|Aleda. Photo copyright 2021 by Jennifer Vacek. All rights reserved.|
Last week, I received a charming letter from a most interesting girl named Aleda, who is 9 years old and attends North Shore Community School. She writes:
I love listening to your show every day (except on the weekends) driving to school…
We have a place called chickadee landing. At chickadee landing there are benches and lots of bird feeders and seeds. Our class comes there some times for EE (it means Environmental Education) and my teacher Mrs. Felton puts seeds on our gloves or hats and sometimes the birds eat the seeds. It has not happened to me though.
Hand-feeding chickadees is really fun, and I’m sad that no chickadees have alighted on Aleda yet, especially because a place called Chickadee Landing really should have chickadees landing on you. She continues:
In my different preschool we caught birds and tagged them. Once in my treehouse there was a chickadee about 1 foot away from me—it was amazing!
She added that she likes chickadees “because of their pretty songs and how friendly they are.”
Of everything I love about chickadees, perhaps my favorite thing is how approachable they are. Over my many years of birding, I’ve managed to get very close to many different kinds of birds, almost always involving both luck and stealth on my part. One of the only species that allows me to approach it, and sometimes even approaches me in a knowing sort of way, is the chickadee. How can I not love that? I’m glad to find a kindred spirit who appreciates that same quality. Aleda wrote, “We have a big mural of a chickadee on our school,” and sent a photo of herself in front of it—that was lovely to see!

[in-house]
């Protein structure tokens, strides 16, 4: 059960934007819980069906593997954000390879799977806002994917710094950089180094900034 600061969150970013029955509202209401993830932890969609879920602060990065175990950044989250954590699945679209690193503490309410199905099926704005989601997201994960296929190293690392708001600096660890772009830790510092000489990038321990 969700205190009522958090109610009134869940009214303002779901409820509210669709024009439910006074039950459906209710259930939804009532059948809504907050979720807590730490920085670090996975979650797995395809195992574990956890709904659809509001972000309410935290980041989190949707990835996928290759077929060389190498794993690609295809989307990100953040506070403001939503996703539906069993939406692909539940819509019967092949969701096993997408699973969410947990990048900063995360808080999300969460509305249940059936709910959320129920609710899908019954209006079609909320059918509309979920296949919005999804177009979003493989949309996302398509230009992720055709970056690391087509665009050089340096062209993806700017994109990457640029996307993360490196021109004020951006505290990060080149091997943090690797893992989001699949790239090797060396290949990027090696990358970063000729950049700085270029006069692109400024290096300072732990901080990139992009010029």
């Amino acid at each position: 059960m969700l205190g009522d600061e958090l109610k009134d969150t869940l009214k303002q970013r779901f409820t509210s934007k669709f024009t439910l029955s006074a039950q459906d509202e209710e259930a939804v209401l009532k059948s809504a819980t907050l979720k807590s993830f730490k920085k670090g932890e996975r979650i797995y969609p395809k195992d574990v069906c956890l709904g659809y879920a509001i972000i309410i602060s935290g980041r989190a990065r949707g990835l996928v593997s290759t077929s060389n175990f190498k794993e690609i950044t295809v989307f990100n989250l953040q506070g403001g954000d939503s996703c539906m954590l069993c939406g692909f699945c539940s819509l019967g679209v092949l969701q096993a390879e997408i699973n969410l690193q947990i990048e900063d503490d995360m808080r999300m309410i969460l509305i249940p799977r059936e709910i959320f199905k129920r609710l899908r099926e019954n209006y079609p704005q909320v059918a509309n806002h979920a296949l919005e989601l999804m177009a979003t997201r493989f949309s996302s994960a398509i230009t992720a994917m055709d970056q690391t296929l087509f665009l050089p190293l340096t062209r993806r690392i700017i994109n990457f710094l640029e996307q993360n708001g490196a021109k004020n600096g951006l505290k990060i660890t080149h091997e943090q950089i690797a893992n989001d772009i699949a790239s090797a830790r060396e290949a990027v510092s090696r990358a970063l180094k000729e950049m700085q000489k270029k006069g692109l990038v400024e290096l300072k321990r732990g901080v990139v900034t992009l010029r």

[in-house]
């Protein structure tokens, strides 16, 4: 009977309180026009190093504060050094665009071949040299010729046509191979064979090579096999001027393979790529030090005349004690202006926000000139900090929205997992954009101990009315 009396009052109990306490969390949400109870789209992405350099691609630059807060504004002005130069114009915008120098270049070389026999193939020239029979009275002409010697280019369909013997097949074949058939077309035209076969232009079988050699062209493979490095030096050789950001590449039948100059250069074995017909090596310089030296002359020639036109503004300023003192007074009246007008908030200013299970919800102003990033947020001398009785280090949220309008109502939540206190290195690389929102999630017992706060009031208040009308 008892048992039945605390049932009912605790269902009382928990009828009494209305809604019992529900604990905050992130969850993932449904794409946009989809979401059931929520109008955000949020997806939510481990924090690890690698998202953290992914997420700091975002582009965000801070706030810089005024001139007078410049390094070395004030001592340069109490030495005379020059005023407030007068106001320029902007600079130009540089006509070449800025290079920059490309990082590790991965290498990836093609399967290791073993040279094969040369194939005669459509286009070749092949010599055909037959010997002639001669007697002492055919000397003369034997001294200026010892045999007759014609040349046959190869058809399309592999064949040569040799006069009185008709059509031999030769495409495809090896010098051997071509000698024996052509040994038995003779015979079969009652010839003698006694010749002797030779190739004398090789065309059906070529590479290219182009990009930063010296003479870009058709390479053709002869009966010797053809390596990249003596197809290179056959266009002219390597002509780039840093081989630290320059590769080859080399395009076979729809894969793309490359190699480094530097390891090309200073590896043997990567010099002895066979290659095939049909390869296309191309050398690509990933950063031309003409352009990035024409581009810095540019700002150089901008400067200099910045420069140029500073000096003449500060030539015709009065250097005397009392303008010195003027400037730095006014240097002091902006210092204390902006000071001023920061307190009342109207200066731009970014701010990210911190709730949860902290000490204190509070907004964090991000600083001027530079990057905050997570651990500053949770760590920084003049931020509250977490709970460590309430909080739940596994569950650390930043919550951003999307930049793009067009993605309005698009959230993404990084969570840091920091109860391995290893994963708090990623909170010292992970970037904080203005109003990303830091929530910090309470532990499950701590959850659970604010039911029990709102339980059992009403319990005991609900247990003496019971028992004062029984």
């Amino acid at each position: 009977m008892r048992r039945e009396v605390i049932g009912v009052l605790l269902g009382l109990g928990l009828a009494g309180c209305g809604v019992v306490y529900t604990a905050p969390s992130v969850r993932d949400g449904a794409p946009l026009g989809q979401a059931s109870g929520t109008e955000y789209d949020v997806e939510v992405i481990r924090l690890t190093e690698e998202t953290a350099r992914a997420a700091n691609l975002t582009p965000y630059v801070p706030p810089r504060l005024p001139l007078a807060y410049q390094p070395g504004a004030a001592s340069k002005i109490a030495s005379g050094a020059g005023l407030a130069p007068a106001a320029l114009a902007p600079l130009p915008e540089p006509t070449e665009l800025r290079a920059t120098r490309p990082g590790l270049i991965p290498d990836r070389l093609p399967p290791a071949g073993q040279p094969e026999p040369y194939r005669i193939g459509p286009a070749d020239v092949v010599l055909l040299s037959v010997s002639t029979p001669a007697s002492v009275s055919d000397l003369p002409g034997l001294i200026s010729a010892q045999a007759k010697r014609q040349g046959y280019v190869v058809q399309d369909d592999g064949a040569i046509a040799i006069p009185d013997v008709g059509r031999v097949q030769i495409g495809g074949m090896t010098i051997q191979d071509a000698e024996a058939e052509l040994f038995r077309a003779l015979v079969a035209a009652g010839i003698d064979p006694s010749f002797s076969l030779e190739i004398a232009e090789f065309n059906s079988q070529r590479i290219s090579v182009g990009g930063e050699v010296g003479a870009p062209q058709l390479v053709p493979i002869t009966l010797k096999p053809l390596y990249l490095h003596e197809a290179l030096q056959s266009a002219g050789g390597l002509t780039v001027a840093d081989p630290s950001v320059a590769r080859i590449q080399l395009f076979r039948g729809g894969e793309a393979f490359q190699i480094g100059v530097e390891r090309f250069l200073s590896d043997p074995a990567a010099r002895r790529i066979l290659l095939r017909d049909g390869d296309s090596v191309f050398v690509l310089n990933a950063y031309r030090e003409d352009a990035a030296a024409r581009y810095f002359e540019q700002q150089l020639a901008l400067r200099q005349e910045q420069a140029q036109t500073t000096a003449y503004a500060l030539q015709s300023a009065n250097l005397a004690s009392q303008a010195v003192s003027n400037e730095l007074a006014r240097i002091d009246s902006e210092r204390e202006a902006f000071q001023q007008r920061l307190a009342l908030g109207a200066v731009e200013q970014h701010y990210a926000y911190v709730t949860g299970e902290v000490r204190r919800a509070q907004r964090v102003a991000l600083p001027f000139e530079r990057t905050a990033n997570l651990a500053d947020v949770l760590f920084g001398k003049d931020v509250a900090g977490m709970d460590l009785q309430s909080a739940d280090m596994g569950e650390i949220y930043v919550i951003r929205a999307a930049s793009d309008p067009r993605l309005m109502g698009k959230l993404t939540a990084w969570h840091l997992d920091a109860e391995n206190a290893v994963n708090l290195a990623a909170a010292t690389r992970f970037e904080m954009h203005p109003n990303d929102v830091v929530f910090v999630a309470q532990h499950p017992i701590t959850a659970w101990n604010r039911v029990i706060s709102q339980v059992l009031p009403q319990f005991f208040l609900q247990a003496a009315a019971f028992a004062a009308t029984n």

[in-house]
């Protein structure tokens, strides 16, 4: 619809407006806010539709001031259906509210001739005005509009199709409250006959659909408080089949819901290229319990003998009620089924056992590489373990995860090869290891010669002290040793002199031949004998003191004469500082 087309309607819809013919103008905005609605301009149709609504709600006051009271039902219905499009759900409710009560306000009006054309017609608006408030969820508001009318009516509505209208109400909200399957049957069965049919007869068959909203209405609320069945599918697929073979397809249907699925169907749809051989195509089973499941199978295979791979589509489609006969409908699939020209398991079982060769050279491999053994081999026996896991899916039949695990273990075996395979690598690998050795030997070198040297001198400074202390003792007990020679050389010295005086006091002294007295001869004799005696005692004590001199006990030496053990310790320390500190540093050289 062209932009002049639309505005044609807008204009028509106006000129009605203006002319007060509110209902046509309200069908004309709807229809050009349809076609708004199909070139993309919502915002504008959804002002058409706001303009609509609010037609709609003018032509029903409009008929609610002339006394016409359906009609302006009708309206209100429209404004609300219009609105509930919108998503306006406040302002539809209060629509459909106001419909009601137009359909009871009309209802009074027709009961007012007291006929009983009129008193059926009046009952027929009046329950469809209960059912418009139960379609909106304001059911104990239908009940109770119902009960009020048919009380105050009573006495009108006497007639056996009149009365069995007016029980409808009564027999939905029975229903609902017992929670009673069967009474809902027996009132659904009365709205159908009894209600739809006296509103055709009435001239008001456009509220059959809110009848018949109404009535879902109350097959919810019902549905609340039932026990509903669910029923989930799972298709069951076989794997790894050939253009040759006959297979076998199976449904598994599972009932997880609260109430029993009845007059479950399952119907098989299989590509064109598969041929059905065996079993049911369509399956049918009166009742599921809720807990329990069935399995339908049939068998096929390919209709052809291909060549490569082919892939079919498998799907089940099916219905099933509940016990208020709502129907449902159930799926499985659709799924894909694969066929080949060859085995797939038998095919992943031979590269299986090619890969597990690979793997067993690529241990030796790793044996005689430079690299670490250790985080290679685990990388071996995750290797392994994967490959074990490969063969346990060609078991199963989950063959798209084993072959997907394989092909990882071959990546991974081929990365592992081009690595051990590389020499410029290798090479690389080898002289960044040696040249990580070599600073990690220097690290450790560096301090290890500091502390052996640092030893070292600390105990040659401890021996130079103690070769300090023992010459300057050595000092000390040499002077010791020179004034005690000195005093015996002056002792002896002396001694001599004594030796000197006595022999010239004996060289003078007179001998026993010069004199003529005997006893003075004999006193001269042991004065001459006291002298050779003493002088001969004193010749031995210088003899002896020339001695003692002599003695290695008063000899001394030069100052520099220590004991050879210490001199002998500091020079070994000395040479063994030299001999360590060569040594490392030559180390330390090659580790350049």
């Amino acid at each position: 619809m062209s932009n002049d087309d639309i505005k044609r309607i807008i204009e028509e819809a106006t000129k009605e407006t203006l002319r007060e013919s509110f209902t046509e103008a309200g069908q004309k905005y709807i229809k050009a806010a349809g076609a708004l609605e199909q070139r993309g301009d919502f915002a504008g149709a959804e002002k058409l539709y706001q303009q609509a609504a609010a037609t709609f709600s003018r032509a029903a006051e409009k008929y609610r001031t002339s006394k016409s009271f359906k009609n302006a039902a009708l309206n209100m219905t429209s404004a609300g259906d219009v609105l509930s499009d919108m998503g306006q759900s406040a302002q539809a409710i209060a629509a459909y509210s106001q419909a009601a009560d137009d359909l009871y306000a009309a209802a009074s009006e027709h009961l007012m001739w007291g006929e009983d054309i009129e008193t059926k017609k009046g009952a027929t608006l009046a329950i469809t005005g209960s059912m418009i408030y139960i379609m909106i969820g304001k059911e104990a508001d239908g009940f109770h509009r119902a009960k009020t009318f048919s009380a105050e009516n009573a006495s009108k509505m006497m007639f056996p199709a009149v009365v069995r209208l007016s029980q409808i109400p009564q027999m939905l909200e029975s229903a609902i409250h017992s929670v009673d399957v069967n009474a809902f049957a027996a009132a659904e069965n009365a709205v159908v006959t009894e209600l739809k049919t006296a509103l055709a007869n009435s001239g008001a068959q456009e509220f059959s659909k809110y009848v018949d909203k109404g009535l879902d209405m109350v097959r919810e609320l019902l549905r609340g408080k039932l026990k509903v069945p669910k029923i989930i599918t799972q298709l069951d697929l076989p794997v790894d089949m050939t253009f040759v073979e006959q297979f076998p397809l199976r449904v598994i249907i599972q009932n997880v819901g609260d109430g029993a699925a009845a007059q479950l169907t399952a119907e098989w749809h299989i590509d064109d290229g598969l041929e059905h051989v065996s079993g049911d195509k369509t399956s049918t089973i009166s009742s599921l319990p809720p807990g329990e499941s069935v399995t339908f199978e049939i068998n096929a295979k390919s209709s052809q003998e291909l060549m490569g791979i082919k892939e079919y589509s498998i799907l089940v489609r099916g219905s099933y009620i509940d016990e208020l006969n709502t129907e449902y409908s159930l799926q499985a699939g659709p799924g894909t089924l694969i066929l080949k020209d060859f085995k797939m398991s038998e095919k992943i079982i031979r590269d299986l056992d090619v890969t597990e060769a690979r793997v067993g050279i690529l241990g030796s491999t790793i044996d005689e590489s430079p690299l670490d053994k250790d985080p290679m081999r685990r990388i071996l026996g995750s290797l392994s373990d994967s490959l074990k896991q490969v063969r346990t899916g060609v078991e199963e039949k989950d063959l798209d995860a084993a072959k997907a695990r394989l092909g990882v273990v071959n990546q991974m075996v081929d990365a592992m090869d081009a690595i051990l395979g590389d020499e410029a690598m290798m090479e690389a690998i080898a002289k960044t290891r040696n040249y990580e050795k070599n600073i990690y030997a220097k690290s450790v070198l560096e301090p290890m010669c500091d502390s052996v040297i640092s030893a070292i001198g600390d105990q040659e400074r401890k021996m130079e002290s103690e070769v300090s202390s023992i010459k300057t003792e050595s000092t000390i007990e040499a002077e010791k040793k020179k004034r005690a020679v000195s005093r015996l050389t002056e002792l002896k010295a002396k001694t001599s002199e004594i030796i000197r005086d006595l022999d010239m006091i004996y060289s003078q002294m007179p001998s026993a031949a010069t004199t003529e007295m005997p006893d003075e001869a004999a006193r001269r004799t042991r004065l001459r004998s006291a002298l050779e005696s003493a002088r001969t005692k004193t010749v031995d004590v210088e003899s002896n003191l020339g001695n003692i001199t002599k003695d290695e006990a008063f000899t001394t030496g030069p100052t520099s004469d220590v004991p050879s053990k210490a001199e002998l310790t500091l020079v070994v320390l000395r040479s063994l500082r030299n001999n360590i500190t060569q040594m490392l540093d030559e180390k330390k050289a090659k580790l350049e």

I’d asked what Aleda’s favorite bird is, and she said:
It is hard to pick a favorite bird but one we like and we see a lot is the Song Sparrow. I bet you thought I was going to say the chickadee!
I happen to love Song Sparrows, too. In honor of Aleda, I’m going to do a program on May 11 just about them. I’m choosing that date because something very important happened regarding Song Sparrows on May 11, 1935.
Aleda made one more comment about chickadees.
I also like how they say their own name. Do you know any other bird who does that?
Several bird names are onomatopoeic—a fancy way of saying we gave the bird its English name from the sound the bird makes. Killdeers seem to be saying kill-deer or kill-de-ah.
One of the calls that flickers make is a sort of flicka, flicka, flicka.
Eastern Phoebes seem to be saying Fee-bee, fee-bee-bee.
Bobwhites are famous for saying their name.
Whip-poor-wills also say their name. They used to be much more common than they are now. They’ve disappeared along with the huge numbers of flying insects, such as mayflies, that fueled their migration and breeding as well as their everyday lives. This week, as we celebrate Earth Day, I hope we remember Aleda, my grandson Walter, and all the other children who deserve to grow up with the same extraordinary birds we grownups did, whether we appreciated them or not.